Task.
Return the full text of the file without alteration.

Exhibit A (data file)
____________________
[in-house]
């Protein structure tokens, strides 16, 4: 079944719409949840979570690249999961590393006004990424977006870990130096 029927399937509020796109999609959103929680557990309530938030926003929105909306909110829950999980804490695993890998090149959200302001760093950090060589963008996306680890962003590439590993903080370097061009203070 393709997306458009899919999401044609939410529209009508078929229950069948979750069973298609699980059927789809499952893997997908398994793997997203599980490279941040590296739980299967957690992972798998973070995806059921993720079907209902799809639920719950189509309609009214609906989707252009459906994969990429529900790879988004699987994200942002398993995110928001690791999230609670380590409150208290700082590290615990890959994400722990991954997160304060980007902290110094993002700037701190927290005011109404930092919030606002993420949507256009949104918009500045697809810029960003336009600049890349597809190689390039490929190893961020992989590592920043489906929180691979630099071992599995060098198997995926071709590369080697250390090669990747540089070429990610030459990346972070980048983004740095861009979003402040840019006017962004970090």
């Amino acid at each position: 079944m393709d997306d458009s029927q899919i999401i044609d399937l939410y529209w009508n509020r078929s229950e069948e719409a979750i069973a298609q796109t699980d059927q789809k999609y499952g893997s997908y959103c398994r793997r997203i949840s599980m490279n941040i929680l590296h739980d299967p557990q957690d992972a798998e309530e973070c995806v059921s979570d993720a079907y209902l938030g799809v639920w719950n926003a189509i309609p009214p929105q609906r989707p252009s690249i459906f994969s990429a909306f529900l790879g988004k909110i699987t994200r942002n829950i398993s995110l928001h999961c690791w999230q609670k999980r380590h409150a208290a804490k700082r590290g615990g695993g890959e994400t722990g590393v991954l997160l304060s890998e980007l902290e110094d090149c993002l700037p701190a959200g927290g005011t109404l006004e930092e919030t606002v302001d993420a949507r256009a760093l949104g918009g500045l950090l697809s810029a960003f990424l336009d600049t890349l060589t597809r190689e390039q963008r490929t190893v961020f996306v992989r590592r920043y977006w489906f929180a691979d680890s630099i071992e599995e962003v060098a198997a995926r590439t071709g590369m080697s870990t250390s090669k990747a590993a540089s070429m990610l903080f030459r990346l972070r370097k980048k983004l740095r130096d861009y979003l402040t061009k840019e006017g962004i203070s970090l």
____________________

[in-house]
């Protein structure tokens, strides 16, 4: 079944719409949840979570690249999961590393006004990424977006870990130096 029927399937509020796109999609959103929680557990309530938030926003929105909306909110829950999980804490695993890998090149959200302001760093950090060589963008996306680890962003590439590993903080370097061009203070 393709997306458009899919999401044609939410529209009508078929229950069948979750069973298609699980059927789809499952893997997908398994793997997203599980490279941040590296739980299967957690992972798998973070995806059921993720079907209902799809639920719950189509309609009214609906989707252009459906994969990429529900790879988004699987994200942002398993995110928001690791999230609670380590409150208290700082590290615990890959994400722990991954997160304060980007902290110094993002700037701190927290005011109404930092919030606002993420949507256009949104918009500045697809810029960003336009600049890349597809190689390039490929190893961020992989590592920043489906929180691979630099071992599995060098198997995926071709590369080697250390090669990747540089070429990610030459990346972070980048983004740095861009979003402040840019006017962004970090």
């Amino acid at each position: 079944m393709d997306d458009s029927q899919i999401i044609d399937l939410y529209w009508n509020r078929s229950e069948e719409a979750i069973a298609q796109t699980d059927q789809k999609y499952g893997s997908y959103c398994r793997r997203i949840s599980m490279n941040i929680l590296h739980d299967p557990q957690d992972a798998e309530e973070c995806v059921s979570d993720a079907y209902l938030g799809v639920w719950n926003a189509i309609p009214p929105q609906r989707p252009s690249i459906f994969s990429a909306f529900l790879g988004k909110i699987t994200r942002n829950i398993s995110l928001h999961c690791w999230q609670k999980r380590h409150a208290a804490k700082r590290g615990g695993g890959e994400t722990g590393v991954l997160l304060s890998e980007l902290e110094d090149c993002l700037p701190a959200g927290g005011t109404l006004e930092e919030t606002v302001d993420a949507r256009a760093l949104g918009g500045l950090l697809s810029a960003f990424l336009d600049t890349l060589t597809r190689e390039q963008r490929t190893v961020f996306v992989r590592r920043y977006w489906f929180a691979d680890s630099i071992e599995e962003v060098a198997a995926r590439t071709g590369m080697s870990t250390s090669k990747a590993a540089s070429m990610l903080f030459r990346l972070r370097k980048k983004l740095r130096d861009y979003l402040t061009k840019e006017g962004i203070s970090l």